The healthcare community mobilised against COVID-19 and can mobilise again to tackle the pressing issue of climate change which is increasingly impacting global health
CREDIT: This is an edited version of an article that originally appeared on The BMJ
The COVID-19 pandemic proved to be an unprecedented global stress test for health systems – both revealing and exacerbating problematic areas. Disinformation and misinformation, mixed with a festering distrust of science, politicised age-old common sense public health interventions. When prevention failed, even the best-functioning healthcare systems broke under the surge of COVID-19 patients. While the rollout of vaccines will lessen the pandemic burden, climate change still threatens to further disrupt our health systems and erode decades of health gains.
Last December was the fifth anniversary of the Paris agreement, and we are at the critical juncture of countries disclosing their efforts to meet national commitments to reduce emissions. Thus far, the political will to implement policies that will avoid the most catastrophic health outcomes have failed to materialise; current policies place today’s world – already 1.2°C warmer than in pre-industrial times – at up to 4°C warmer by 2100.
The fragility of health and health systems in a 1.2°C warmer world is already apparent, though these effects are not felt equally. Heatwave exposure among older people reached a record high in 2019; the conditions for transmitting dengue, malaria, and diseases caused by vibrio, are growing more favourable, and the yield potentials of major crops continue to decline – yet only half of the countries surveyed have national climate and health plans, and two thirds of cities are concerned that climate change will overwhelm their public health infrastructure.
After the events of 2020 many in health may find it hard to fathom tackling an existential crisis like climate change; yet we are in the critical window for action and, without a 7.6% reduction in greenhouse gas emissions each year over the next five years, the goal of keeping the global temperature rise below 1.5°C in 2100 is likely to be out of reach.
Grounds for optimism?
There are grounds for optimism, however, as the parallels and intersections with the COVID-19 crisis have fostered advocacy for making climate action a critical part of pandemic recovery. The health community is well-positioned to reinforce and amplify these two key messages.
Firstly, climate action is essential for successfully tackling the other pressing global challenges affecting health, such as poverty and universal health coverage. Climate change underlies, and exacerbates, barriers for improving health – threatening to increasingly undermine health gains and widen inequalities. Governments must take an integrated approach when tackling these problems, and health professionals need to amplify the wide-ranging health benefits of acting holistically.
Climate action, equity, health and economic goals are dependent and reinforce one another. Stimulus packages aimed at recovery from the pandemic offer a once in a generation opportunity to rapidly expand clean energy jobs and accelerate our transition to net zero economies. Most of the world has failed to capitalise on this opportunity.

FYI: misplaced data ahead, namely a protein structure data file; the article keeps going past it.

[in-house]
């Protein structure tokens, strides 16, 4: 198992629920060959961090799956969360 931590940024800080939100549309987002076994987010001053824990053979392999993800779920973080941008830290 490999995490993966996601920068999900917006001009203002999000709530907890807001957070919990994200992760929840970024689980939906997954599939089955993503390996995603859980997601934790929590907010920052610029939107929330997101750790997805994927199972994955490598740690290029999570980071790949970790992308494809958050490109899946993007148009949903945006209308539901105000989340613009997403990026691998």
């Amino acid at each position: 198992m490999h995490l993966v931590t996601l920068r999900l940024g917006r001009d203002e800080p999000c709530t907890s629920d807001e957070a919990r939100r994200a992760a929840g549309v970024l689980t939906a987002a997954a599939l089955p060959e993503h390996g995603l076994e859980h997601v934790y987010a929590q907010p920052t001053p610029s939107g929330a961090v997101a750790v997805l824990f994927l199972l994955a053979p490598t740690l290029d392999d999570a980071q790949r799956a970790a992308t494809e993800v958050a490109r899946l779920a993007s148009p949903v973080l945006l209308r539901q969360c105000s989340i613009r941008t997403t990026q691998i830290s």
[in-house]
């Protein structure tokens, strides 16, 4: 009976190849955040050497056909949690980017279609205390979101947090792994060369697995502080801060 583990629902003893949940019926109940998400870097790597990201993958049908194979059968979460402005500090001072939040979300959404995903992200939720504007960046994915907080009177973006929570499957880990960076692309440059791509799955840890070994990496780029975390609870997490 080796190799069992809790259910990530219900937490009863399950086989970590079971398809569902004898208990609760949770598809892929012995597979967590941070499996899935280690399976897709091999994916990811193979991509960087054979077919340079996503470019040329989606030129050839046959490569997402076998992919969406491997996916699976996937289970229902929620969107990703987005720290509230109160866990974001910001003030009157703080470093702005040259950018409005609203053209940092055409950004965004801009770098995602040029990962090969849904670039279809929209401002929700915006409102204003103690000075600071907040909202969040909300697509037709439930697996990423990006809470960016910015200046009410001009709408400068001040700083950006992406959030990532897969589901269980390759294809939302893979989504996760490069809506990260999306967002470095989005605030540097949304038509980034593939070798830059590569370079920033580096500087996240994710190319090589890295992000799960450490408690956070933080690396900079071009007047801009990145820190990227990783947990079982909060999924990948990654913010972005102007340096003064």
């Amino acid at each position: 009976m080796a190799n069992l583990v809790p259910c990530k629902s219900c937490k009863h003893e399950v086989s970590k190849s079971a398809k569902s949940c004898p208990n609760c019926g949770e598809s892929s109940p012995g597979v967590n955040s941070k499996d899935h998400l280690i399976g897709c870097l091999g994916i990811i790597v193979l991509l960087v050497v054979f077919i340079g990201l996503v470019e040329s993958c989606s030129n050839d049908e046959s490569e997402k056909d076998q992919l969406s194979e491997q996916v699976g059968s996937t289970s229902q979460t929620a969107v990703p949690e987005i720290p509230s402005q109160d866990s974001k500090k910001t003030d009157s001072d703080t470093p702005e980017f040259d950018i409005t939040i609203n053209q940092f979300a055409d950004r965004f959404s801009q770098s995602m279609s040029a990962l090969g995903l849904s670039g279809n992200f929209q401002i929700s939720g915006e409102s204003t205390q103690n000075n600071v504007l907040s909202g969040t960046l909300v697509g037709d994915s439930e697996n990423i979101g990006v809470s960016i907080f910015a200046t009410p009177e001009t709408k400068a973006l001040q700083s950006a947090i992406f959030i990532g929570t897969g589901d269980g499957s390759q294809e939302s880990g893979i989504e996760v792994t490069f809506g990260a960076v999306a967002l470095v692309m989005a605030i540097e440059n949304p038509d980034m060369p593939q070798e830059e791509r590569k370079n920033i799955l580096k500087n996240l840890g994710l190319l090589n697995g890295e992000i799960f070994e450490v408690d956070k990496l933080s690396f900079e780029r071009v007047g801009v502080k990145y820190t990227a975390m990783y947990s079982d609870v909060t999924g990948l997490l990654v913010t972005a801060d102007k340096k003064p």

The second key message is that moving away from fossil fuels has health benefits and economic dividends in both the short and the long term. Although climate action yields greater gains for children and future generations, people today will also benefit, especially vulnerable groups.
Air pollution has the same root cause as climate change – the burning of fossil fuels. Patients’ symptoms and healthcare use will improve in the weeks-to-months after air pollution is reduced, and lives will be saved. The pandemic lockdowns showed us just how quickly air pollution can improve; transitioning away from fossil fuels could prevent 3.6m premature deaths a year from air pollution alone, and save nations billions in healthcare costs. Meanwhile, transitioning to a more plant-based diet, and increasing physical activity through active transportation, also bring near-term health benefits.
Long term, mitigating the health effects of climate change, and minimising health system disruptions, will improve health equity and benefit populations in profound ways that haven’t yet been fully quantified – while also delivering evidence-based economic dividends. For example, not exceeding 1.5°C of global warming could return $264tn-$610tn (£196tn-£450tn; €210tn-€500tn) in economic rewards by 2100.
Yet data and science alone are not enough to motivate change. The message, messenger and method are critical components, and a global medical community united around climate change can be the missing ingredient needed to catalyse action. Only 25% of a population is needed to change societal norms, and behavioural and social scientists can serve as critical experts. Health professionals are trusted sources who exist in every corner of the world to personalise the health benefits of climate interventions; these are powerful tools to combat politicisation and misinformation.
Both the COVID-19 pandemic and climate change bind the world – and the health community – together in a shared fate and common destiny. The health community must recognise this connectedness and harness its collective power.
Together, we can galvanise the political will required to, finally, fill the prescription for better health and equity through climate action.